Students’ backpack shoulder-slinging: Asymmetry effects

Should you take sides on the debate about whether children should or should not carry their backpacks on (or mostly on) just one shoulder? This study adds fuel to one or another side of the debate:

Effects of Carrying a Backpack in an Asymmetrical Manner on the Asymmetries of the Trunk and Parameters Defining Lateral Flexion of the Spine,” Justyna Drzał-Grabiec, Sławomir Snela, Maciej Rachwał, Justyna Podgórska, Justyna Rykała, Human Factors, epub August 8, 2014. (Thanks to investigator Neil Martin for bringing this to our attention.) The authors, at Rzeszow University, Rzeszow, Poland, report:

The aim of this study was to examine changes in the body posture parameters defining asymmetry of the trunk and lateral flexion of the spine in children while carrying a backpack weighing 10% of a child’s weight…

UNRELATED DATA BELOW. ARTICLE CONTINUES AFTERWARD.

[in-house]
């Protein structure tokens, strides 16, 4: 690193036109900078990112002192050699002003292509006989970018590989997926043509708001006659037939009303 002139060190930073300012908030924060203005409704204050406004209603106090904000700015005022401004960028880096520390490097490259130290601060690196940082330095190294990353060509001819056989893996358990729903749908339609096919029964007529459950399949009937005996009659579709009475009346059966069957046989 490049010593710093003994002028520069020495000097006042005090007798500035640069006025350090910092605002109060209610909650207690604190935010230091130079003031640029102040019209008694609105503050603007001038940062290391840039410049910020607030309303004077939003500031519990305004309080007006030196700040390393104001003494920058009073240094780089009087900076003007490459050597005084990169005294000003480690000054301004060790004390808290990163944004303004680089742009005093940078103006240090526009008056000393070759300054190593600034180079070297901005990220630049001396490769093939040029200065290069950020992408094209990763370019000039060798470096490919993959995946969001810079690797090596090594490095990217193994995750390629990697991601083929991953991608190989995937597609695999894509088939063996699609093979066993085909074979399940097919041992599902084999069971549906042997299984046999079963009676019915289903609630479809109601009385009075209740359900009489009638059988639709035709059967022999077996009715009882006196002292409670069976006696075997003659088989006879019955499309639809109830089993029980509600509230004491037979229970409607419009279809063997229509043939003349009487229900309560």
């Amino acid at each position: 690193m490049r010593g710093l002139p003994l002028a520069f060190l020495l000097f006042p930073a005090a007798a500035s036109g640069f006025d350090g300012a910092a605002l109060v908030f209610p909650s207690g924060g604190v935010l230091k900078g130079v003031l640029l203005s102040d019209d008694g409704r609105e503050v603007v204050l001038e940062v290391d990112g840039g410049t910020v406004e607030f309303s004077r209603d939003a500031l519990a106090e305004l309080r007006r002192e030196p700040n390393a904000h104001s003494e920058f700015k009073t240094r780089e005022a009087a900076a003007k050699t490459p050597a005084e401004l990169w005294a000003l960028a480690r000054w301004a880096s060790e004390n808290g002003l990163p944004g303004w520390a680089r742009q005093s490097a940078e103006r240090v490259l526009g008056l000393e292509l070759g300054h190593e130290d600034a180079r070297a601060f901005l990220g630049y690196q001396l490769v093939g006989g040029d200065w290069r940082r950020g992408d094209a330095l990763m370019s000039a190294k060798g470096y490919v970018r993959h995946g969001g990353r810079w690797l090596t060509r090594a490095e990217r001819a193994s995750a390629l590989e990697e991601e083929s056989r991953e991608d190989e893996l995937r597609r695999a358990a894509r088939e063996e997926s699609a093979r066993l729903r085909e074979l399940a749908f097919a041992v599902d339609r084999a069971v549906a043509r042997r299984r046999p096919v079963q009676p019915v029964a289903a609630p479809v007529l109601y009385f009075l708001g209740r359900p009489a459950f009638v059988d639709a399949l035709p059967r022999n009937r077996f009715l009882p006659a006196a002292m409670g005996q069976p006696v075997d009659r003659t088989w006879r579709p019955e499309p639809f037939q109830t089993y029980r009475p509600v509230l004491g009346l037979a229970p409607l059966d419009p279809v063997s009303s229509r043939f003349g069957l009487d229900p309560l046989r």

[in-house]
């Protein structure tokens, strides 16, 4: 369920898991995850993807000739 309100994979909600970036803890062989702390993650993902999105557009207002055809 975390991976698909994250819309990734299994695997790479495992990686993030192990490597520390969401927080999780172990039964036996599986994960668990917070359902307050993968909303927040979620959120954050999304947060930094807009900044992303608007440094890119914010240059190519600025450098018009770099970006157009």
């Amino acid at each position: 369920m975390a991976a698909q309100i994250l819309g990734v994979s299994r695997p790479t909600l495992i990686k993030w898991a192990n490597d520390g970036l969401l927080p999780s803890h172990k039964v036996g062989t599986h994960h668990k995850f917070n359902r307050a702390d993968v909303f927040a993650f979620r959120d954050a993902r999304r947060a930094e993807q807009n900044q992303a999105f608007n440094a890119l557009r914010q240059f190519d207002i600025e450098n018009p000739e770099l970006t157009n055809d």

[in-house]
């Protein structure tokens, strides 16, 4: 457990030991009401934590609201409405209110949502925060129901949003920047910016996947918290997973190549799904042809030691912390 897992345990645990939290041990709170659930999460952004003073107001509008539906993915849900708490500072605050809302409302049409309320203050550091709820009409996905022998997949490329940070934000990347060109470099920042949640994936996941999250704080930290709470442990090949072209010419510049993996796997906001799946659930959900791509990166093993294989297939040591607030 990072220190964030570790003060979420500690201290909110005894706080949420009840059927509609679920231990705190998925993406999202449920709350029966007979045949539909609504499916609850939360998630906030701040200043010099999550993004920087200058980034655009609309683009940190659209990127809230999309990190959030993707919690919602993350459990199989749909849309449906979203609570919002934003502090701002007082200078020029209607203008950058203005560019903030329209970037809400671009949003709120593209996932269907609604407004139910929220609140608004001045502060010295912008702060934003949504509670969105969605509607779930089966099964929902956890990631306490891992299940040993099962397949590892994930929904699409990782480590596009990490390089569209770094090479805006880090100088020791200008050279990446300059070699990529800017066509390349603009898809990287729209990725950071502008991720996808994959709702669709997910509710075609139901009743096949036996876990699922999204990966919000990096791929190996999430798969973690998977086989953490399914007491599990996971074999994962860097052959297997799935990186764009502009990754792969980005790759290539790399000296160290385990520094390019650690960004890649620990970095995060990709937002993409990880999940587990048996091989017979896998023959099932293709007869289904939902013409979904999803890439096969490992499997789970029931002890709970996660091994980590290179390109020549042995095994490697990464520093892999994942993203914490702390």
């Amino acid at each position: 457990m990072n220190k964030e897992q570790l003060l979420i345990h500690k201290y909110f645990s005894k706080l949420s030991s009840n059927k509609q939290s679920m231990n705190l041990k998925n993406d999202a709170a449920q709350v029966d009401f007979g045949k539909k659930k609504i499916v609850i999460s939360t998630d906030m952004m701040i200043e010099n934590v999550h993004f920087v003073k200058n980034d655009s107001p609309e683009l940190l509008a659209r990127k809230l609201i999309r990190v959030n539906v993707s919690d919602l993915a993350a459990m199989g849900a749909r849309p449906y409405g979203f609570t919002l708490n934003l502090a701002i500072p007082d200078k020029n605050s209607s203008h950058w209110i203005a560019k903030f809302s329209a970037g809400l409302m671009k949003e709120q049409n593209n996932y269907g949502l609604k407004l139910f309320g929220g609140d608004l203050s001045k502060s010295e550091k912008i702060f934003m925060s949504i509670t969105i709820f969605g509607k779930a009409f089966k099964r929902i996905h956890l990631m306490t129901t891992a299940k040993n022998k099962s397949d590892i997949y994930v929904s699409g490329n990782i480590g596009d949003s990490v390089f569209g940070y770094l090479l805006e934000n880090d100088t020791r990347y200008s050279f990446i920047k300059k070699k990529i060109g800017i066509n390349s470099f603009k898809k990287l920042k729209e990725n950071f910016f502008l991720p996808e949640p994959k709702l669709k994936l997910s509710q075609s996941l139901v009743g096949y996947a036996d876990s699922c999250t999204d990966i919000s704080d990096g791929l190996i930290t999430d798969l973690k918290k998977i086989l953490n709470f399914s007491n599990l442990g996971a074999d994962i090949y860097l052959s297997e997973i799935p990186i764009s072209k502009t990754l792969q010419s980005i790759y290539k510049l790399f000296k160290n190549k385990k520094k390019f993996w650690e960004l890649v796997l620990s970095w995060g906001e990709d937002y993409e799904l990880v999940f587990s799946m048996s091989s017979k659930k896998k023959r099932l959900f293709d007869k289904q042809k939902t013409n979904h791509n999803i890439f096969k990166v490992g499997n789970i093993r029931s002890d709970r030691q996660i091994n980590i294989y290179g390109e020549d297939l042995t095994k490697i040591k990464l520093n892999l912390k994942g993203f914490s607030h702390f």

Results: Trunk inclination shifted significantly in the opposite direction to the shoulder the backpack was carried on, and an increase in shoulder asymmetry was also found. We also observed a more pronounced right-side lateral flexion of the spine when the backpack was carried on the right shoulder and an analogous relationship for the left side.

Conclusion: The results of this study show that carrying a backpack in an asymmetrical manner negatively affects spine, even if the backpack weight constitutes 10% of the child’s weight, which has been previously recommended as a safe load for a child’s shoulders.

Here is a video of an older student carrying a backpack on one shoulder: